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Appl. Sci. 2019, 9(8), 1573; https://doi.org/10.3390/app9081573

Characterization of Emission Factors Concerning Gasoline, LPG, and Diesel Vehicles via Transient Chassis-Dynamometer Tests

1
Department of Environmental Science, Hankuk University of Foreign Studies, 81, Oedae-ro, Mohyun-eup, Yongin 17035, Korea
2
Transportation Pollution Research Center, National Institute of Environmental Research, 42, Hwangyong-ro, Seogu, Incheon 22689, Korea
3
Department of Advanced Technology Fusion, Konkuk University, 120, Neungdone-ro, Gwangjin-gu, Seoul 05029, Korea
*
Author to whom correspondence should be addressed.
Received: 16 February 2019 / Revised: 11 April 2019 / Accepted: 12 April 2019 / Published: 16 April 2019
(This article belongs to the Special Issue Air Pollution)
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PDF [2121 KB, uploaded 16 April 2019]
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Abstract

Gaseous emissions from vehicles contribute substantially to air pollution and climate change. Vehicular emissions also contain secondary pollutants produced via chemical reactions that occur between the emitted gases and atmospheric air. This study aims at understanding patterns concerning emission of regulated, greenhouse, and precursor gases, which demonstrate potential for secondary aerosol (SA) formation, from vehicles incorporating different engine technologies—multi-point injection (MPI) and gasoline direct injection (GDI)—and using different fuels—gasoline, liquefied petroleum gas (LPG), and diesel. Drive cycles from the National Institute of Environmental Research (NIER) were used in this study. Results obtained from drive cycle tests demonstrate a decline in aggregate gas emissions corresponding to an increase in average vehicle speed. CO2 accounts for more than 99% of aggregate gaseous emissions. In terms of concentration, CO and NH3 form predominantly non-CO2 emissions from gasoline and LPG vehicles, whereas nitrogen oxides (NOx) and non-methane hydrocarbons (NMHC) dominate diesel-vehicle emissions. A higher percentage of SO2 is emitted from diesel vehicles compared to their gasoline- and LPG-powered counterparts. EURO-5- and EURO-6-compliant vehicles equipped with diesel particulate filters (DPFs) tend to emit higher amounts of NO2 compared to EURO-3-compliant vehicles, which are not equipped with DPFs. Vehicles incorporating GDI tend to emit less CO2 compared to those incorporating MPI, albeit at the expense of increased CO emissions. The authors believe that results reported in this paper concerning regulated and unregulated pollutant-emission monitoring can contribute towards an accurate evaluation of both primary and secondary air-pollution scenarios in Korea. View Full-Text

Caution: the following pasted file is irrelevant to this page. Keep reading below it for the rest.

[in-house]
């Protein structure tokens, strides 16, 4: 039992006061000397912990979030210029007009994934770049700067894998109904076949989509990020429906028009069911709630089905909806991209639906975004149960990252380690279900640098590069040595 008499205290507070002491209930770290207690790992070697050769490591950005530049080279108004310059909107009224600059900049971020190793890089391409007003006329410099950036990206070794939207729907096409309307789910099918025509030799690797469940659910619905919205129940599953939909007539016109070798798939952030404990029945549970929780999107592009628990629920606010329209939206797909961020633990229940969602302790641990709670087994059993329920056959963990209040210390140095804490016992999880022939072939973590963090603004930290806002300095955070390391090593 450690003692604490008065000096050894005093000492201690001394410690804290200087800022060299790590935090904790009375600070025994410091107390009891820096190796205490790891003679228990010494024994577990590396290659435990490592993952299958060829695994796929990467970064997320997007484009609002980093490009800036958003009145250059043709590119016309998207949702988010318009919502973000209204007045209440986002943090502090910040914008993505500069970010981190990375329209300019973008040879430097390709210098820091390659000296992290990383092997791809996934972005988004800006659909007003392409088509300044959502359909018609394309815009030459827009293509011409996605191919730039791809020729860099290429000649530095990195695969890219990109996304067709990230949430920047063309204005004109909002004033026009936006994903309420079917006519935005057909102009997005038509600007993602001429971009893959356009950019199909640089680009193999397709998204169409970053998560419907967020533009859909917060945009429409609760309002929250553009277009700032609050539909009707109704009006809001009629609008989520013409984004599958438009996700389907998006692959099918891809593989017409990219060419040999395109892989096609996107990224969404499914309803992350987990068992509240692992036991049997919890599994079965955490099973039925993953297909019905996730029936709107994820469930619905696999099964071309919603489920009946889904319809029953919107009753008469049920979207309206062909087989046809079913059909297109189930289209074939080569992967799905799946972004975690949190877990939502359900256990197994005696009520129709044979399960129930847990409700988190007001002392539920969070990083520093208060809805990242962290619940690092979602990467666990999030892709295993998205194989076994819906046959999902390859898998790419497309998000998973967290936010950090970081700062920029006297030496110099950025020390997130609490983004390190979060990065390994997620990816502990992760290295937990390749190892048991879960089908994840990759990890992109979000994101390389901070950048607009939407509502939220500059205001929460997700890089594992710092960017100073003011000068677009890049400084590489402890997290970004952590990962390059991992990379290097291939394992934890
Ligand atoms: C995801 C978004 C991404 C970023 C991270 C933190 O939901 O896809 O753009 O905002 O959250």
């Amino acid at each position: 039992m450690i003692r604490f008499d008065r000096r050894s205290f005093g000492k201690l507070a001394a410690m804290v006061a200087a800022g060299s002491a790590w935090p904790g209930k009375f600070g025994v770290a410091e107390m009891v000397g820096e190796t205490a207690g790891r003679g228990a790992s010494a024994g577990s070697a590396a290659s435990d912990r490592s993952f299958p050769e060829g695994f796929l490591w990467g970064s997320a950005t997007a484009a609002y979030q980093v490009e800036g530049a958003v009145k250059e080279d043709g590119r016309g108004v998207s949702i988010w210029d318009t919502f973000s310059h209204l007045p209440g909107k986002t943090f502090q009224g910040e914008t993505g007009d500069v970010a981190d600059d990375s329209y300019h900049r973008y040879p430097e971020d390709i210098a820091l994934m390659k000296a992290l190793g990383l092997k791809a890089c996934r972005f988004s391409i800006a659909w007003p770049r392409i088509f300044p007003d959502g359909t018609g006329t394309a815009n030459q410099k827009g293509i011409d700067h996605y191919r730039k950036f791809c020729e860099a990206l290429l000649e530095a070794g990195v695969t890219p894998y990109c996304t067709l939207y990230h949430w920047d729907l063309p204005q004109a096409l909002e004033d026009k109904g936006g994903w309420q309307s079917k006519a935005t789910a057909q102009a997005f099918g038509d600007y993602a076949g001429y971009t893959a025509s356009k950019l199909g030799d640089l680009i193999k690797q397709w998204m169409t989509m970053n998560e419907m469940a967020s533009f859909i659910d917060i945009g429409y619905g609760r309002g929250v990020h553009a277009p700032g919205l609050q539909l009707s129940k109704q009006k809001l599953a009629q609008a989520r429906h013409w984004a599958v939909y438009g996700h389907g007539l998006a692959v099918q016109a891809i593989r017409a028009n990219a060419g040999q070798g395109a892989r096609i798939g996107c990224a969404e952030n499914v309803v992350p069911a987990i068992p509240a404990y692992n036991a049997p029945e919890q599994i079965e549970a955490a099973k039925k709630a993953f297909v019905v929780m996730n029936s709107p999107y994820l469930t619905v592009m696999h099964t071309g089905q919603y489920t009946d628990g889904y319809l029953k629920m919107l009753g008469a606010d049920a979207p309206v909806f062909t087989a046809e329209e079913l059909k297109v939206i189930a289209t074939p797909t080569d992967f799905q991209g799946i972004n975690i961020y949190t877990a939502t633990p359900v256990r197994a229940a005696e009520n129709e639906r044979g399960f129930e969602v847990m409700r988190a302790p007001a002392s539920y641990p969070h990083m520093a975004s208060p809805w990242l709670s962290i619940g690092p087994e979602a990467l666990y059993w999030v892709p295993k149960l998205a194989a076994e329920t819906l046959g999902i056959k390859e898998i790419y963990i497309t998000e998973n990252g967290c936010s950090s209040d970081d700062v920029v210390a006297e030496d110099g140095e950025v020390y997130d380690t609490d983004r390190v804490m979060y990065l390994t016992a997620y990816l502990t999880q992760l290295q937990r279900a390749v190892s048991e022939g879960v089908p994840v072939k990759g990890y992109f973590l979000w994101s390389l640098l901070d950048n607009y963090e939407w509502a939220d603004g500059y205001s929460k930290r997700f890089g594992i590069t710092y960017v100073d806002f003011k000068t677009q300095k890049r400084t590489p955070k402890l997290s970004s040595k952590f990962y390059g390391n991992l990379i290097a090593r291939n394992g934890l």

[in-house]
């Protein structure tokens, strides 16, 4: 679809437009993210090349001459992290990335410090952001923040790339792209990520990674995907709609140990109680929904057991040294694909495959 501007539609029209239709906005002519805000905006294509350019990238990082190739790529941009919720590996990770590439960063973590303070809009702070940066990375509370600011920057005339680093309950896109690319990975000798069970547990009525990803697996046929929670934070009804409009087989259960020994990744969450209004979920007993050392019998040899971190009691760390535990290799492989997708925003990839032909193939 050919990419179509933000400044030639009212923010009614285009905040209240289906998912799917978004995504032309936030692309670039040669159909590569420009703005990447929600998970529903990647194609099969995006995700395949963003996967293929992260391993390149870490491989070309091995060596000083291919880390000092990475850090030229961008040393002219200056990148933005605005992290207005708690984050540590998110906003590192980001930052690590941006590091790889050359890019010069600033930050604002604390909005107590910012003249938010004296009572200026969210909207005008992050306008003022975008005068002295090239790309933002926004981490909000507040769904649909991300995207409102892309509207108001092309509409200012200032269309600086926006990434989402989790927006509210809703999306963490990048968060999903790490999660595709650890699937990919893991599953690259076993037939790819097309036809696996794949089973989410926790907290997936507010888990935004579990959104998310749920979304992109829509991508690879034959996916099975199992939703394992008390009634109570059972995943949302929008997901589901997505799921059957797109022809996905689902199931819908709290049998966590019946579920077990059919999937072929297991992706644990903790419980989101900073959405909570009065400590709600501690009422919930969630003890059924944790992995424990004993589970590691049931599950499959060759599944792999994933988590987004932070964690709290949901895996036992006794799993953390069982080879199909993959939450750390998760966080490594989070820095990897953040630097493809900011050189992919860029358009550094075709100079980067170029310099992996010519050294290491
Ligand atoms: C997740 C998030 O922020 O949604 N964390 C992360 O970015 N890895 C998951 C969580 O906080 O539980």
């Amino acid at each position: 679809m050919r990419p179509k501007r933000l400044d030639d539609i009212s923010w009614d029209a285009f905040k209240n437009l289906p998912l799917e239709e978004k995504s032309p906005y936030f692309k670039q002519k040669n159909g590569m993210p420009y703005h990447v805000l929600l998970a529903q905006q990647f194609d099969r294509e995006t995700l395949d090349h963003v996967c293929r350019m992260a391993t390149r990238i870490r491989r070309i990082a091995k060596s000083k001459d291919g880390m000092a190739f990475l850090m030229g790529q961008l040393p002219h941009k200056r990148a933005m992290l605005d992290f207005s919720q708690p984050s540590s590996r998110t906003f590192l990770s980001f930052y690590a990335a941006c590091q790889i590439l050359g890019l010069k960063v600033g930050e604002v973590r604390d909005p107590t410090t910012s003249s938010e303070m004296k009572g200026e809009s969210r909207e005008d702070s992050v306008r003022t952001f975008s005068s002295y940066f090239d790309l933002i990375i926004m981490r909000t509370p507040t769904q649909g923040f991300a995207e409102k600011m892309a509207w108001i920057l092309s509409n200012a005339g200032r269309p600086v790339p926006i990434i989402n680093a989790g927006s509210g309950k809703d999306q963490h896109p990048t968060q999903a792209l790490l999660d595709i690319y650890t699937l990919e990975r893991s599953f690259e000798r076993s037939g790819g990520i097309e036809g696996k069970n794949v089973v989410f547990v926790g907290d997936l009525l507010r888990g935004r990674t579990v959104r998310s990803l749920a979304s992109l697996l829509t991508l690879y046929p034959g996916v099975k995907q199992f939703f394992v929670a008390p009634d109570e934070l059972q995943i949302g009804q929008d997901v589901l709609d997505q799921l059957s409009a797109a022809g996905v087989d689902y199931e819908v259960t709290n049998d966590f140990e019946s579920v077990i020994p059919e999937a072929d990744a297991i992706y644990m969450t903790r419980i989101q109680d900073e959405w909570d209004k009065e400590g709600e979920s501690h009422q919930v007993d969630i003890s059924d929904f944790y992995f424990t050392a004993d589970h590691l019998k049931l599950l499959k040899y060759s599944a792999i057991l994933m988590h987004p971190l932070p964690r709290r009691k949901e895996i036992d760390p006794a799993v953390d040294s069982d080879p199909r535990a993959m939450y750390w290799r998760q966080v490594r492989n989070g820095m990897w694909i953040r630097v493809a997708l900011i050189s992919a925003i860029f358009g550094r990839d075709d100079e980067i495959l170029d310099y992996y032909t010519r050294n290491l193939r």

Keywords: precursor gases; greenhouse gases; LPG; diesel; diesel particulate filters (DPFs) precursor gases; greenhouse gases; LPG; diesel; diesel particulate filters (DPFs)
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This is an open access article distributed under the Creative Commons Attribution License which permits unrestricted use, distribution, and reproduction in any medium, provided the original work is properly cited (CC BY 4.0).
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Park, G.; Mun, S.; Hong, H.; Chung, T.; Jung, S.; Kim, S.; Seo, S.; Kim, J.; Lee, J.; Kim, K.; Park, T.; Kang, S.; Ban, J.; Yu, D.-G.; Woo, J.-H.; Lee, T. Characterization of Emission Factors Concerning Gasoline, LPG, and Diesel Vehicles via Transient Chassis-Dynamometer Tests. Appl. Sci. 2019, 9, 1573.

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